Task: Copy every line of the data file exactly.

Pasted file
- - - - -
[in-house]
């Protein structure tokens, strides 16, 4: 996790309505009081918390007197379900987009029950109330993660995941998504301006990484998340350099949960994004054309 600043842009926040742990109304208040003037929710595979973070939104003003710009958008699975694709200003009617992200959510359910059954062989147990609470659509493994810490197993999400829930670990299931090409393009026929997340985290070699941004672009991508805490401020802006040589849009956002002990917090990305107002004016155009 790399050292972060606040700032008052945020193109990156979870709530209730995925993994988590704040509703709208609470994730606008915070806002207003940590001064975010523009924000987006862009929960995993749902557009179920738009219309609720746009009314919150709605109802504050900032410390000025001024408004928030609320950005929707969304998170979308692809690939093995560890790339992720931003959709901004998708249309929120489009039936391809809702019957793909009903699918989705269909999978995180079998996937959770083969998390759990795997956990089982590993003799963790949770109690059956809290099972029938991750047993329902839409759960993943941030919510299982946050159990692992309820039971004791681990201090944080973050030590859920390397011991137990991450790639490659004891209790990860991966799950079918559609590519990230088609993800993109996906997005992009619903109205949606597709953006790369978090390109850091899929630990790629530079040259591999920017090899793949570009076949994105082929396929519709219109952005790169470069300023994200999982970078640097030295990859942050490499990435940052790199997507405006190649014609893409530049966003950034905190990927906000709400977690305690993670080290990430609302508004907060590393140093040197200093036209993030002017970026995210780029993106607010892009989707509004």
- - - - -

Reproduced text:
[in-house]
């Protein structure tokens, strides 16, 4: 996790309505009081918390007197379900987009029950109330993660995941998504301006990484998340350099949960994004054309 600043842009926040742990109304208040003037929710595979973070939104003003710009958008699975694709200003009617992200959510359910059954062989147990609470659509493994810490197993999400829930670990299931090409393009026929997340985290070699941004672009991508805490401020802006040589849009956002002990917090990305107002004016155009 790399050292972060606040700032008052945020193109990156979870709530209730995925993994988590704040509703709208609470994730606008915070806002207003940590001064975010523009924000987006862009929960995993749902557009179920738009219309609720746009009314919150709605109802504050900032410390000025001024408004928030609320950005929707969304998170979308692809690939093995560890790339992720931003959709901004998708249309929120489009039936391809809702019957793909009903699918989705269909999978995180079998996937959770083969998390759990795997956990089982590993003799963790949770109690059956809290099972029938991750047993329902839409759960993943941030919510299982946050159990692992309820039971004791681990201090944080973050030590859920390397011991137990991450790639490659004891209790990860991966799950079918559609590519990230088609993800993109996906997005992009619903109205949606597709953006790369978090390109850091899929630990790629530079040259591999920017090899793949570009076949994105082929396929519709219109952005790169470069300023994200999982970078640097030295990859942050490499990435940052790199997507405006190649014609893409530049966003950034905190990927906000709400977690305690993670080290990430609302508004907060590393140093040197200093036209993030002017970026995210780029993106607010892009989707509004």